Saluting Our Sisters at 42nd Street - Donna

Delve into our team conversation with Donna, part of our Saluting Our Sisters interview series at 42nd Street for Black History Month.

Why do you work at 42nd Street?
I work for 42nd Street for numerous reasons, including, the fact that it is known for being a truly young person-centred organisation.  I have worked with children and young people for over 30 years in various settings and I have to say that the culture and ethos at 42nd Street is incredible.  There is a level of warmth that makes it feel like a safe environment, as well as demonstrating top-notch professionalism which is a balance that in my opinion many organisations struggle to achieve.  Also, I am passionate about supporting young people to reach their potential and in recognising that mental health can sometimes act as a barrier for some people and the various ways in which 42nd Street reaches young people makes it very inclusive.  EDI (Equality, Diversity and Inclusion) is very important to me so working for an organisation that places importance on being as accessible to as many young people as possible is heartening. I could go on forever about why I work at 42nd Street, but overall it is a charity that I am very proud to be a part of.

As a Black Woman, why do you feel it’s important to do this type of work?
In addition to all the reasons I mentioned above, being a Black female manager in any industry is difficult.  I therefore feel that it is important in terms of representation and role modelling. 

This year’s BHM theme is ‘Honouring the achievements of Black Women’: What is an achievement of your own that you’d like to share?
Raising my two children to be caring, upstanding, intelligent, talented, creative and overall amazing human beings in a world where there is so much against them based on the colour of their skin alone.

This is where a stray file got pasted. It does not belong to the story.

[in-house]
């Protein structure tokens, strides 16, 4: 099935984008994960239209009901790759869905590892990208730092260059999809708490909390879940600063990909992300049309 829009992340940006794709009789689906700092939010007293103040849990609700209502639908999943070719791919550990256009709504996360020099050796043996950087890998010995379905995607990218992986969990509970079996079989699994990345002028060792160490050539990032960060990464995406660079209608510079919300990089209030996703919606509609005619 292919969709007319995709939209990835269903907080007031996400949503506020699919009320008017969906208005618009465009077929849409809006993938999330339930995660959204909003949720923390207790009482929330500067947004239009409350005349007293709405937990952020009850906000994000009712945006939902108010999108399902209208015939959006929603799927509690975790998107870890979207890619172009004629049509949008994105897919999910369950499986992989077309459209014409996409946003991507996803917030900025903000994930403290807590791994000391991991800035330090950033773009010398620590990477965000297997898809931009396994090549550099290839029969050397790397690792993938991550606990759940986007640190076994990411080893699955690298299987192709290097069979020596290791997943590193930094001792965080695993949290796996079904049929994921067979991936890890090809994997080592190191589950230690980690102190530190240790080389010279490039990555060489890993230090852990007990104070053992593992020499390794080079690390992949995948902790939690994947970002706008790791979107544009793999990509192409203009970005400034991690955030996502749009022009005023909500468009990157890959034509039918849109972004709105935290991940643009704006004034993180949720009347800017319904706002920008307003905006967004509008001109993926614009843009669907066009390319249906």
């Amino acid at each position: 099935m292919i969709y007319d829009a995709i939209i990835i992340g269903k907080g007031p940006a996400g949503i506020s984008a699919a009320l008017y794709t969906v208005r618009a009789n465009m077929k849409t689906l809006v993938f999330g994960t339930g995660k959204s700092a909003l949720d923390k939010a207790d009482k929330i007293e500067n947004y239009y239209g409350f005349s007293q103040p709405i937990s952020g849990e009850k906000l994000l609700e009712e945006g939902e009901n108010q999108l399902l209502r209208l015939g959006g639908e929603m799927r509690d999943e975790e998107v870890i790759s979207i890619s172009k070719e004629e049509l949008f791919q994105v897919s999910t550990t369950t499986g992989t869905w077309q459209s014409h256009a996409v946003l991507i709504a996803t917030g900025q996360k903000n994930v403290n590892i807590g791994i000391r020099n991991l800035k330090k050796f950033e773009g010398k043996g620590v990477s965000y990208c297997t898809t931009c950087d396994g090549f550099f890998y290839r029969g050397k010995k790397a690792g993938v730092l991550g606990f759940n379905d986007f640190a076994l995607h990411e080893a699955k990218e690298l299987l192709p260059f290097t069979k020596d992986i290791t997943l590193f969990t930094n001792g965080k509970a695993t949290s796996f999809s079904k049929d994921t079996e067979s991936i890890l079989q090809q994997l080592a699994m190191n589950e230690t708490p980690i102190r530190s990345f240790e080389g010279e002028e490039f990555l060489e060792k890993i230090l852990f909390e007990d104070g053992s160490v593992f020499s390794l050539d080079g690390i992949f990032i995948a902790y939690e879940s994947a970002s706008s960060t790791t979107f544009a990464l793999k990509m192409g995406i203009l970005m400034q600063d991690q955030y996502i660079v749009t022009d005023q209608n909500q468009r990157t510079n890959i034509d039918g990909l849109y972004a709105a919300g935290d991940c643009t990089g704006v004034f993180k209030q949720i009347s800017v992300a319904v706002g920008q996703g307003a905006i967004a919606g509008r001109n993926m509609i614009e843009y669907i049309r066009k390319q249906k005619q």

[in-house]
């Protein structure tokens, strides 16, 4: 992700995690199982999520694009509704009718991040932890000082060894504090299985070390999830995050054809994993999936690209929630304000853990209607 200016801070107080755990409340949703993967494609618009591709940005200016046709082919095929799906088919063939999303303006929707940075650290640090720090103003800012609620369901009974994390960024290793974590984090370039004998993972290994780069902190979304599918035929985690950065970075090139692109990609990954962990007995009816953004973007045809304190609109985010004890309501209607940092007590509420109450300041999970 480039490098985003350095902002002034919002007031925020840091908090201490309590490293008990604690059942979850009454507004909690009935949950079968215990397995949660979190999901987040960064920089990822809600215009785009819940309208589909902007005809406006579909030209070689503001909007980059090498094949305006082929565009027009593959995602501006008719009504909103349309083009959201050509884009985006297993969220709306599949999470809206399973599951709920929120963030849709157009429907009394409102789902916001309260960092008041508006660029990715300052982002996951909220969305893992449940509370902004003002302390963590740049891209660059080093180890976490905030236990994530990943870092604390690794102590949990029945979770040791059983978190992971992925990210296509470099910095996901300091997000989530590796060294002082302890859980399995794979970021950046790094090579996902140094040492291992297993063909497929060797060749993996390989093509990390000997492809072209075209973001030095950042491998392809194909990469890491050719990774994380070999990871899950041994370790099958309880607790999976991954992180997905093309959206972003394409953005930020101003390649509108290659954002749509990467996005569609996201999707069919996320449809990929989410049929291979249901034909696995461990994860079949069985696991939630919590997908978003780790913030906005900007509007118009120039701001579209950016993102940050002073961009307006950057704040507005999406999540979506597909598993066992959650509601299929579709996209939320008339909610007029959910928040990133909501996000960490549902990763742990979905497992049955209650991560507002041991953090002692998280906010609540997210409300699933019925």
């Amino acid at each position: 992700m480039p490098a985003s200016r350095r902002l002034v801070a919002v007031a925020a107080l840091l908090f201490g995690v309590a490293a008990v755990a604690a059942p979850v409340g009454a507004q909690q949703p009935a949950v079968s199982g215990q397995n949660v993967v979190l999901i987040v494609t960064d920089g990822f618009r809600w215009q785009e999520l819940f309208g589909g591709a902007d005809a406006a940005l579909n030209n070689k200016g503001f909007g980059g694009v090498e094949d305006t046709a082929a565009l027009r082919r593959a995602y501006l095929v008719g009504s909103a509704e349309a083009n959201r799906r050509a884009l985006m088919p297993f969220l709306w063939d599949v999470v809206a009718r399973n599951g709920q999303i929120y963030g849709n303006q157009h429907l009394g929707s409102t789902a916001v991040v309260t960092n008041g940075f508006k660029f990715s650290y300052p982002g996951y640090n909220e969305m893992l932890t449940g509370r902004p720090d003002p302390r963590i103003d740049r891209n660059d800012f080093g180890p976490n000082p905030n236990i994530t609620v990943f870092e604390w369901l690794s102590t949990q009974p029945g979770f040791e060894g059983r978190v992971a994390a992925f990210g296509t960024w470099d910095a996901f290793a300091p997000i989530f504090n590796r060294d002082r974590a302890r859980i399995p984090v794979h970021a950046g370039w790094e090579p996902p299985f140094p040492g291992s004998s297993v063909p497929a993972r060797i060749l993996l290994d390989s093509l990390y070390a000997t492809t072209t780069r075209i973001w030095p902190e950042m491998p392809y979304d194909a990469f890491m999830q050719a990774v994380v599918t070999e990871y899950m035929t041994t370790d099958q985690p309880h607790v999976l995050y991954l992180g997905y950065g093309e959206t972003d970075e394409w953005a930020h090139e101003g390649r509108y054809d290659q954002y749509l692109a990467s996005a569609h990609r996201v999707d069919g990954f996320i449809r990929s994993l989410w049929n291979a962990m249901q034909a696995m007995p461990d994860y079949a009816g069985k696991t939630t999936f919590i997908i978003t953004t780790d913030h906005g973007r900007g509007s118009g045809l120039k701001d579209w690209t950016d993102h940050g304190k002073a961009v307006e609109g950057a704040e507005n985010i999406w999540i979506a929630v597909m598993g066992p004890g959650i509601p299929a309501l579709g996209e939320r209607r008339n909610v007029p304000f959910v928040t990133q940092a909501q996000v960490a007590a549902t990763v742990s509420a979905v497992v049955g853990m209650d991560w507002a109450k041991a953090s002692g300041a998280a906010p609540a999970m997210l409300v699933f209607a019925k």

Can you name a black woman in your family or community that you are proud of and describe their unique qualities?
My mum Pauline Sergeant.  She has been involved in community work ever since I could remember.  In addition to bringing up five daughters and dealing with numerous health issues, she always has a smile on her face and an innate desire to make positive change in the community (I wonder where I get that from!?) My mum was very good friends with other inspirational community leaders like Kath Locke and over the years trained as a person-centred counsellor, worked with Age UK, and been a mentor. Amongst many other things, she has been a chairperson school governor and for the past 10 years, she has been the chairperson for Manchester charity MAV (Mothers Against Violence).  To summarise, my mum is a positive force of nature and my Super Hero.



This year’s theme also talks about amplifying voices and challenging systems that oppress: How do you think Black women can challenge oppressive systems?  
By continuing to do what we are doing.  My voice has been muffled more times than I care to mention, but every so often I am heard and people take heed.  This is amplified by the fact that we have some incredible Black women working at 42nd Street who are not only challenging oppressive systems they are changing oppressive systems.   Each and every one of them, they know who they are, should be incredibly proud of everything they do and continue to do, to make the world a better place for our future generations.

What does the hashtag #WeMatter mean to you?
I personally prefer the hashtag #RepresentationMatters, seeing it can give hope and inspiration to be it.




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